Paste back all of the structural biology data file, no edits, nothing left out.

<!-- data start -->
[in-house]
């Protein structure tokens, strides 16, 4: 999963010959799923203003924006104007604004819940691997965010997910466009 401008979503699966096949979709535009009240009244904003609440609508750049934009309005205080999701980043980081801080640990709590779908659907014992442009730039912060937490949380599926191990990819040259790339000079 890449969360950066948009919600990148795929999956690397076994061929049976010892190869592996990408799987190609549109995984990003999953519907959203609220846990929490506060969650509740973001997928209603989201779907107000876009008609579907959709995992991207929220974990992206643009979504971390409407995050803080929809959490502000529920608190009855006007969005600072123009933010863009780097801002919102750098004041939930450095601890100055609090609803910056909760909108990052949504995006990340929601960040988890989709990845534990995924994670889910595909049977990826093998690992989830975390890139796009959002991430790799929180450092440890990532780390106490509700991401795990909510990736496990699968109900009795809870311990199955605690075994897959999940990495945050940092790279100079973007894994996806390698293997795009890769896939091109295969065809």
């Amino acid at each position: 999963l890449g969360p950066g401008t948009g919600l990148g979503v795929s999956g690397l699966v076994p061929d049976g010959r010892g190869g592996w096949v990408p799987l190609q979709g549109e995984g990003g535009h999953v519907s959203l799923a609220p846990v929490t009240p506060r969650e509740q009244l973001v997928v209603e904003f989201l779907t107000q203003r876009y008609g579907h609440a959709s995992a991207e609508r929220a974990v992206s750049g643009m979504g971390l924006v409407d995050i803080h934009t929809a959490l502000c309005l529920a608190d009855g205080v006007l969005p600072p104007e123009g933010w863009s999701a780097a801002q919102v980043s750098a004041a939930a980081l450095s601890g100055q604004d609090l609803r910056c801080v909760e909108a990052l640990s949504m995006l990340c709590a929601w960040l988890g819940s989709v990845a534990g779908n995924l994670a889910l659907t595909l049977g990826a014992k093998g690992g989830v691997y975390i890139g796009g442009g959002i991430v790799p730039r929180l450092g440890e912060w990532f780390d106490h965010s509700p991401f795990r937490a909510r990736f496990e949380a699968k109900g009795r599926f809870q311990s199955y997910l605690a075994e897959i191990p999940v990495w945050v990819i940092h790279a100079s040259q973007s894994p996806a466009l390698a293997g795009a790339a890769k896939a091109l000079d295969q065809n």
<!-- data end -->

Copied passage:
[in-house]
């Protein structure tokens, strides 16, 4: 999963010959799923203003924006104007604004819940691997965010997910466009 401008979503699966096949979709535009009240009244904003609440609508750049934009309005205080999701980043980081801080640990709590779908659907014992442009730039912060937490949380599926191990990819040259790339000079 890449969360950066948009919600990148795929999956690397076994061929049976010892190869592996990408799987190609549109995984990003999953519907959203609220846990929490506060969650509740973001997928209603989201779907107000876009008609579907959709995992991207929220974990992206643009979504971390409407995050803080929809959490502000529920608190009855006007969005600072123009933010863009780097801002919102750098004041939930450095601890100055609090609803910056909760909108990052949504995006990340929601960040988890989709990845534990995924994670889910595909049977990826093998690992989830975390890139796009959002991430790799929180450092440890990532780390106490509700991401795990909510990736496990699968109900009795809870311990199955605690075994897959999940990495945050940092790279100079973007894994996806390698293997795009890769896939091109295969065809």
């Amino acid at each position: 999963l890449g969360p950066g401008t948009g919600l990148g979503v795929s999956g690397l699966v076994p061929d049976g010959r010892g190869g592996w096949v990408p799987l190609q979709g549109e995984g990003g535009h999953v519907s959203l799923a609220p846990v929490t009240p506060r969650e509740q009244l973001v997928v209603e904003f989201l779907t107000q203003r876009y008609g579907h609440a959709s995992a991207e609508r929220a974990v992206s750049g643009m979504g971390l924006v409407d995050i803080h934009t929809a959490l502000c309005l529920a608190d009855g205080v006007l969005p600072p104007e123009g933010w863009s999701a780097a801002q919102v980043s750098a004041a939930a980081l450095s601890g100055q604004d609090l609803r910056c801080v909760e909108a990052l640990s949504m995006l990340c709590a929601w960040l988890g819940s989709v990845a534990g779908n995924l994670a889910l659907t595909l049977g990826a014992k093998g690992g989830v691997y975390i890139g796009g442009g959002i991430v790799p730039r929180l450092g440890e912060w990532f780390d106490h965010s509700p991401f795990r937490a909510r990736f496990e949380a699968k109900g009795r599926f809870q311990s199955y997910l605690a075994e897959i191990p999940v990495w945050v990819i940092h790279a100079s040259q973007s894994p996806a466009l390698a293997g795009a790339a890769k896939a091109l000079d295969q065809n």